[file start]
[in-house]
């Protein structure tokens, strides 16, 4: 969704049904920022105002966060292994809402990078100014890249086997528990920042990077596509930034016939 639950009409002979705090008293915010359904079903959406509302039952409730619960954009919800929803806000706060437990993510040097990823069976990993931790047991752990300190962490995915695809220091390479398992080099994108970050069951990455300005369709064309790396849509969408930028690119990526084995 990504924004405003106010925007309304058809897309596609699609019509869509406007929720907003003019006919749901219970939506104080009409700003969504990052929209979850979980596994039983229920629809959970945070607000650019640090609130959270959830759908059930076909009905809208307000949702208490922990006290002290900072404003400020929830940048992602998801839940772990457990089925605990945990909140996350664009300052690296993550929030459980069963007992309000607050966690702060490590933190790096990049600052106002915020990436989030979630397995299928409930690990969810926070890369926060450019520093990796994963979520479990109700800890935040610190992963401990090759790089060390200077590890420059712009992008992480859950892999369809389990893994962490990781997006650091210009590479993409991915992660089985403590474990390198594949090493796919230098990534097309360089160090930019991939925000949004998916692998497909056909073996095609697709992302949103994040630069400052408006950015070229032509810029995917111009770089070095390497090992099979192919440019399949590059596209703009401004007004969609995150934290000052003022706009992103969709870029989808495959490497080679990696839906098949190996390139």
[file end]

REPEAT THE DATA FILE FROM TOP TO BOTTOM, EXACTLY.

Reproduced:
[in-house]
């Protein structure tokens, strides 16, 4: 969704049904920022105002966060292994809402990078100014890249086997528990920042990077596509930034016939 639950009409002979705090008293915010359904079903959406509302039952409730619960954009919800929803806000706060437990993510040097990823069976990993931790047991752990300190962490995915695809220091390479398992080099994108970050069951990455300005369709064309790396849509969408930028690119990526084995 990504924004405003106010925007309304058809897309596609699609019509869509406007929720907003003019006919749901219970939506104080009409700003969504990052929209979850979980596994039983229920629809959970945070607000650019640090609130959270959830759908059930076909009905809208307000949702208490922990006290002290900072404003400020929830940048992602998801839940772990457990089925605990945990909140996350664009300052690296993550929030459980069963007992309000607050966690702060490590933190790096990049600052106002915020990436989030979630397995299928409930690990969810926070890369926060450019520093990796994963979520479990109700800890935040610190992963401990090759790089060390200077590890420059712009992008992480859950892999369809389990893994962490990781997006650091210009590479993409991915992660089985403590474990390198594949090493796919230098990534097309360089160090930019991939925000949004998916692998497909056909073996095609697709992302949103994040630069400052408006950015070229032509810029995917111009770089070095390497090992099979192919440019399949590059596209703009401004007004969609995150934290000052003022706009992103969709870029989808495959490497080679990696839906098949190996390139």